Global Warming as a Human Rights Issue
The Inuit – about 155,000 of them are scattered throughout the Arctic – are trying to put a different spin on global warming. They’ve taken their case to the Inter-American Commission on Human Rights, seeking a ruling that the United States, by contributing substantially to global warming, is threatening their very existence.
Non-industrial countries and communities from the Arctic to the tropics – people whose everyday lives are completely shaped by their physical environment – are framing the looming environmental disasters as a human rights issue. To them, increasing temperatures and rising sea levels mean the end of life as they know it, not just something to read about over coffee.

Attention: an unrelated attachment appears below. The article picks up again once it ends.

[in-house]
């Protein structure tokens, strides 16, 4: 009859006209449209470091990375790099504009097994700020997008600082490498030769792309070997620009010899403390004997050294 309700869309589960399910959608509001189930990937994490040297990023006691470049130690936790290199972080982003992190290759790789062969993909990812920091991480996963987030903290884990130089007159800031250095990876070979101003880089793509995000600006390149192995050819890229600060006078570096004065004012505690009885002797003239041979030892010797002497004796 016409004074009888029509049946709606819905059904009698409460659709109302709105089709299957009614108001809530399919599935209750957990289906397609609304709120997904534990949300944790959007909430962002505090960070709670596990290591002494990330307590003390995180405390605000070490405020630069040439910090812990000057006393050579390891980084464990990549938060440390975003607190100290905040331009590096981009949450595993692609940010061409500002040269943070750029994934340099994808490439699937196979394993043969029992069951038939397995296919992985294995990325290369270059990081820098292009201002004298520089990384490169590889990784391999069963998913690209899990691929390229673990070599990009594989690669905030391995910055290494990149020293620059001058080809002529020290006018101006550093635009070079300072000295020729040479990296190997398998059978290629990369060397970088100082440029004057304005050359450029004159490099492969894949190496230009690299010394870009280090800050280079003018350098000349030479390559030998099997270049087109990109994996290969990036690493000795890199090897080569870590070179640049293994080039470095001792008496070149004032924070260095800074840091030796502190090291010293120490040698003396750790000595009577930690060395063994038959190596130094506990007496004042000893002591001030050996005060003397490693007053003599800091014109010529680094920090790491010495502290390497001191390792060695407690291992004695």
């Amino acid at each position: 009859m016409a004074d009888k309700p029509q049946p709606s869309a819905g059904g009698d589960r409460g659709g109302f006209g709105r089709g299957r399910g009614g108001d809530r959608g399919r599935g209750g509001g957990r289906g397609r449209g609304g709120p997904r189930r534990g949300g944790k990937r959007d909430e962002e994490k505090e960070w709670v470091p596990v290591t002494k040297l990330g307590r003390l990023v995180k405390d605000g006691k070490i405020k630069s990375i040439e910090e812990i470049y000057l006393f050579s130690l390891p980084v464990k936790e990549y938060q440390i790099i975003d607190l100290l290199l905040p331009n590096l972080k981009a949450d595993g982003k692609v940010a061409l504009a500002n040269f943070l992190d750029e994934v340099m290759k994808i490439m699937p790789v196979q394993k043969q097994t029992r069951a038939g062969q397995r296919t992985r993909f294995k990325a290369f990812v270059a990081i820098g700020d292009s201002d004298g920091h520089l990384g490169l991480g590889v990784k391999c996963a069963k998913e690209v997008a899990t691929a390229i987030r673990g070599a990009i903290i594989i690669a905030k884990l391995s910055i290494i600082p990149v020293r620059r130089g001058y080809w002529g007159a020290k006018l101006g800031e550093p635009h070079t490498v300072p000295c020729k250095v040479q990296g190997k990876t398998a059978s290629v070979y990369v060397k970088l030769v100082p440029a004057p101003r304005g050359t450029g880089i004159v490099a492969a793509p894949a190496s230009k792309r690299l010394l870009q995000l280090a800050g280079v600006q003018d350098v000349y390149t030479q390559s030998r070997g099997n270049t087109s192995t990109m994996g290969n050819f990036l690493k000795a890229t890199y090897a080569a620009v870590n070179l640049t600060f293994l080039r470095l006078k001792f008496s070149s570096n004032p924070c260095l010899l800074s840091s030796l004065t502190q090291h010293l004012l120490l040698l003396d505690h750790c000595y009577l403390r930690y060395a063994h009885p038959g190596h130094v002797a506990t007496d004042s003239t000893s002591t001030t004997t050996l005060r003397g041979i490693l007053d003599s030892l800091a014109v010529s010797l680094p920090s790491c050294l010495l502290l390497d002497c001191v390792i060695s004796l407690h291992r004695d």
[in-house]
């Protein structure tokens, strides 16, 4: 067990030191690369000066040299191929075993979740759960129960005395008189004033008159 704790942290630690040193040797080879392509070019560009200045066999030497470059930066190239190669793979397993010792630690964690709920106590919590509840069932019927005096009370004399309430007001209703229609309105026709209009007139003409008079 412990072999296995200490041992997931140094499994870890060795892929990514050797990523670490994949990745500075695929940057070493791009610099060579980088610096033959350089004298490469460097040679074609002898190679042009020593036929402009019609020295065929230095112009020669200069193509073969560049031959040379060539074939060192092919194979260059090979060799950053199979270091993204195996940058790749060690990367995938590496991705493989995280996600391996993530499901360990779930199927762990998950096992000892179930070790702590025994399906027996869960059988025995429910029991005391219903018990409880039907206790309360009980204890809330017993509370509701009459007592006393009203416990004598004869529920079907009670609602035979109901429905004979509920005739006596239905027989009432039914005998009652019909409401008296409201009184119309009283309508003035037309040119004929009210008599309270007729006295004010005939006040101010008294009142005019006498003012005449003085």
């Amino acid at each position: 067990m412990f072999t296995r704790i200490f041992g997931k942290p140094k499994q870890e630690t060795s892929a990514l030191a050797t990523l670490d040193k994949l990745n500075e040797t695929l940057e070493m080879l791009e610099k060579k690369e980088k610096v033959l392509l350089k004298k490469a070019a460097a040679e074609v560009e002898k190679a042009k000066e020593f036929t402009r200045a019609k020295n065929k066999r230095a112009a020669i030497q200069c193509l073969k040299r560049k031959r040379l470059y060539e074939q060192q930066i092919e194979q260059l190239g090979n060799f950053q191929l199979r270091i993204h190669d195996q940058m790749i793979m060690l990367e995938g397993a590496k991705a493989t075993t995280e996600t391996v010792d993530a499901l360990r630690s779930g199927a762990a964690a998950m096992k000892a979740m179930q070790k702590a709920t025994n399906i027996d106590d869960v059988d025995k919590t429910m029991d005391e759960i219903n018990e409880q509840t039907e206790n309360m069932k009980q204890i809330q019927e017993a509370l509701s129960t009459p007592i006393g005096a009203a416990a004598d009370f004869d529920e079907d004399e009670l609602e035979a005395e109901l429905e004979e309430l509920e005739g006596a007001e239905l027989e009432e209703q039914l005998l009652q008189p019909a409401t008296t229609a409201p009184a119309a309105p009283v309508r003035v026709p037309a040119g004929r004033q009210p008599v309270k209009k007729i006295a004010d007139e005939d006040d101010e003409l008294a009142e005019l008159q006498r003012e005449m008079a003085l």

The Inter-American Commission on Human Rights is an investigative organization with no enforcement powers. But they could lay the groundwork for a federal or international lawsuit against American polluters by ruling that global warming violates the Inuits’ human rights. Inuit representatives will begin the legal process by collecting videotaped statements from hunters and elders about how they’ve been impacted by the shrinking northern icescape.
Legal experts have predicted that if this approach is successful, it could lead to a stream of litigation comparable to the numerous lawsuits against the tobacco industry.